By this everyone will know that you are My disciples, if you have love and unselfish concern for one another.John 13:35
How does anyone know that we have love and unselfish concern for one another? What does love look like? Our church has, on average, about 1000-1100 adults in attendance on Sunday mornings. With such a large congregation, we face particular challenges in even knowing one another, much less loving each other well. We are doing some things to organize in such a way that, first of all, we can get to know one another.
- We use a life group model to break our congregation down in such a way that relationships can be shared among smaller numbers of people. A shepherding elder is assigned to small groups of life groups to support the life group leaders, to pray for the members of the life groups, and to provide pastoral support to the life group members as needed.
- We have adult classes designed for good Biblical teaching and discussion as well as good community.
- We have monthly community dinners where our congregation can gather around small tables and get to know one another better.
- We have a variety of separate men and women gatherings, and age group gatherings, so that we can worship, encourage, and build community together.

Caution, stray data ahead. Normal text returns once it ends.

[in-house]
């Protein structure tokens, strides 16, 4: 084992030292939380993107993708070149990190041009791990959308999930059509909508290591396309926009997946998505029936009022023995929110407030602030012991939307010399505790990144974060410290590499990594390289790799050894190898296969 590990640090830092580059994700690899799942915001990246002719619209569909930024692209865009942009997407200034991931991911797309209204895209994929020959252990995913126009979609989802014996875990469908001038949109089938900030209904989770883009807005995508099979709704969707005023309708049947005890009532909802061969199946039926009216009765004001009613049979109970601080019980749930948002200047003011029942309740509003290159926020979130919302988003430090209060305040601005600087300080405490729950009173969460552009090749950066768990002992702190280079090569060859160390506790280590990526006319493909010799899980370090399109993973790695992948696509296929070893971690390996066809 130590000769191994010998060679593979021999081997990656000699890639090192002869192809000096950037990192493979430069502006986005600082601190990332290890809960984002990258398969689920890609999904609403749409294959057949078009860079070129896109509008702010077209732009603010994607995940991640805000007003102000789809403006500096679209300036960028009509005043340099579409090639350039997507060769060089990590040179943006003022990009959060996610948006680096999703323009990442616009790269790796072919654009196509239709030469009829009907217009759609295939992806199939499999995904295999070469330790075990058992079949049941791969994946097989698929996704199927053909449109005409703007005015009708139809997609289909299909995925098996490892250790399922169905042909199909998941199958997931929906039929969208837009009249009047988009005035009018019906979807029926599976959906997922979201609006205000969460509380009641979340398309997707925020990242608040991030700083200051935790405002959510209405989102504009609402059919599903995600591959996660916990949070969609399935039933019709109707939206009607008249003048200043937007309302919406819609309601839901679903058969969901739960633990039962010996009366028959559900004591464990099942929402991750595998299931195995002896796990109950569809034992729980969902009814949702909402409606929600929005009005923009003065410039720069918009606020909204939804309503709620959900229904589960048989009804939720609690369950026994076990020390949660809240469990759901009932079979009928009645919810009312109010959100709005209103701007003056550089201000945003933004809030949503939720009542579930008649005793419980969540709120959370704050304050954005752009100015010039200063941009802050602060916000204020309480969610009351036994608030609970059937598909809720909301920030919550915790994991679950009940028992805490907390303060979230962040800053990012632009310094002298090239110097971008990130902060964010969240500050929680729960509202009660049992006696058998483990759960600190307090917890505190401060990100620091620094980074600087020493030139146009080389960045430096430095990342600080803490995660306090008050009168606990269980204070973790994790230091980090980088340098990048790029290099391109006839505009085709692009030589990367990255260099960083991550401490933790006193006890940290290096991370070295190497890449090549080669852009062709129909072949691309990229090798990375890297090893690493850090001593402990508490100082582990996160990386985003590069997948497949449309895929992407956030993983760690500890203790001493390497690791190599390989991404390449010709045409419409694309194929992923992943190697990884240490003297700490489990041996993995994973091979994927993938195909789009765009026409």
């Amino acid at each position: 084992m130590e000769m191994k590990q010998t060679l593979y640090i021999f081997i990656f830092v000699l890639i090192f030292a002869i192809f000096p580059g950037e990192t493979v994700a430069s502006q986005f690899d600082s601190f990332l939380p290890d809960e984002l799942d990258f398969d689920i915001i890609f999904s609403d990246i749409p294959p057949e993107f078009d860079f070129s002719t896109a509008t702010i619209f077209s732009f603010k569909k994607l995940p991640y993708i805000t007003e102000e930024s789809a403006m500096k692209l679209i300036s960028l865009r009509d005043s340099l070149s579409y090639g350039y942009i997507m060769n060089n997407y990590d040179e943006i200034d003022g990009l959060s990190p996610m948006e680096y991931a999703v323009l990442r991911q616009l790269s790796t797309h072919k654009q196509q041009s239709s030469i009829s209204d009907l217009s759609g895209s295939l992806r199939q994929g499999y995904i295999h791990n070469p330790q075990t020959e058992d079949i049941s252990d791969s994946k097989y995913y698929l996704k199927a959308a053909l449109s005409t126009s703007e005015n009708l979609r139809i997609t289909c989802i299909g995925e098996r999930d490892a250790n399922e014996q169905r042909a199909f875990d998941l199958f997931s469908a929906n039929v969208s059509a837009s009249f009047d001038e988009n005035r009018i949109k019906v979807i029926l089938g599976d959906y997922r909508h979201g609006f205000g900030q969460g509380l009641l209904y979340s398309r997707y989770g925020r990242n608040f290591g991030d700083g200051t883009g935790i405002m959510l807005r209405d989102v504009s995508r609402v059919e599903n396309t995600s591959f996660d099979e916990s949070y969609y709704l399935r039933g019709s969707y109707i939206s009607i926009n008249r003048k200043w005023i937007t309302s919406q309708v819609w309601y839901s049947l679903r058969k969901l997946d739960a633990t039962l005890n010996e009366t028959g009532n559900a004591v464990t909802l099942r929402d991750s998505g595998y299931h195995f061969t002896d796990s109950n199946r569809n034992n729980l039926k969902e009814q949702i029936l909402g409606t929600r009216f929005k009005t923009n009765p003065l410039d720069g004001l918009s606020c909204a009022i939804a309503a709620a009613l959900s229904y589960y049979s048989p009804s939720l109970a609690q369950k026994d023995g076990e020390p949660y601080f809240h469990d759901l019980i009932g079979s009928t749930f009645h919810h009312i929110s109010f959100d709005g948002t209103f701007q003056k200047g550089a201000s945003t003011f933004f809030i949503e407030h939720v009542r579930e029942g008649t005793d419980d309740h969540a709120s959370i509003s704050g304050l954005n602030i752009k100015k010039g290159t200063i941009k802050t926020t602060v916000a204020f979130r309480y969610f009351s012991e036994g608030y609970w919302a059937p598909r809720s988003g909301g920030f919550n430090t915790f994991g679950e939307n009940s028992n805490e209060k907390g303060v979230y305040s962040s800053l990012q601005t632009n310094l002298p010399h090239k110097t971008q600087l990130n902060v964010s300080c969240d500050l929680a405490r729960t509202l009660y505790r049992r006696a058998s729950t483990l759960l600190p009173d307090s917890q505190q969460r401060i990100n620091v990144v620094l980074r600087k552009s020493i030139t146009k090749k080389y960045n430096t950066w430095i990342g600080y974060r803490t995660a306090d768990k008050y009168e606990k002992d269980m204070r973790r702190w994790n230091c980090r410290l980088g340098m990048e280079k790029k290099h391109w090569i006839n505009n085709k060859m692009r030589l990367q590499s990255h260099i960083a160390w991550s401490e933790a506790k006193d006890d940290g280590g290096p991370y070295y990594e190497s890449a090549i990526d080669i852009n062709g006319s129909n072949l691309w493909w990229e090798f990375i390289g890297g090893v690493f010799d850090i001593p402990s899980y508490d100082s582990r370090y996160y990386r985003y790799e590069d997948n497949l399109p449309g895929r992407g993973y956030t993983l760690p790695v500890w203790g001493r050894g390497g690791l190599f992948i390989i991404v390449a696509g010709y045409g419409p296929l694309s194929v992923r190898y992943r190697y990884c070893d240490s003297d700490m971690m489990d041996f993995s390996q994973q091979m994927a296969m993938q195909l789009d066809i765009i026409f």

- We have a prayer chain to alert us that one of us is experiencing difficulty.
These are great beginnings at knowing one another. But is this organization enough to demonstrate to our Chapel Hill community that we are followers of Christ? Love is an active verb. If I were to describe love, I would use words like meals, hugs, notes, time, care, encouragement, prayers. One of the younger women in our church will be having elective major surgery next Monday and has set up a care calendar for the three weeks following the surgery (security code: 9739). The response has been outstanding as many have responded to the need for cleaning, meals, and prayer and visitation. How can we ensure that this kind of response permeates our church culture so that this care is available to every one? I have some thoughts but would welcome more.
- Be humble to let your life group and other relationships know that you are in need.
- Become part of a life group.
- Expand relationships between life groups. We did this when we had ice cream socials a year or so ago. We need to do this so that we can minister well within our life group and can reach out to others who live near us when the need is too great for one life group to handle. This is particularly important for those who live some distance from the church.
- Develop better communication so that we can know when one of us is experiencing difficulty.
When I read what Jesus’s desire for us is and the importance of love and care within the church body, both locally and across the world, I envision for us all to be standing together, shoulder to shoulder, doing life together in large and small ways through all the joys and sorrows that come to any one of us.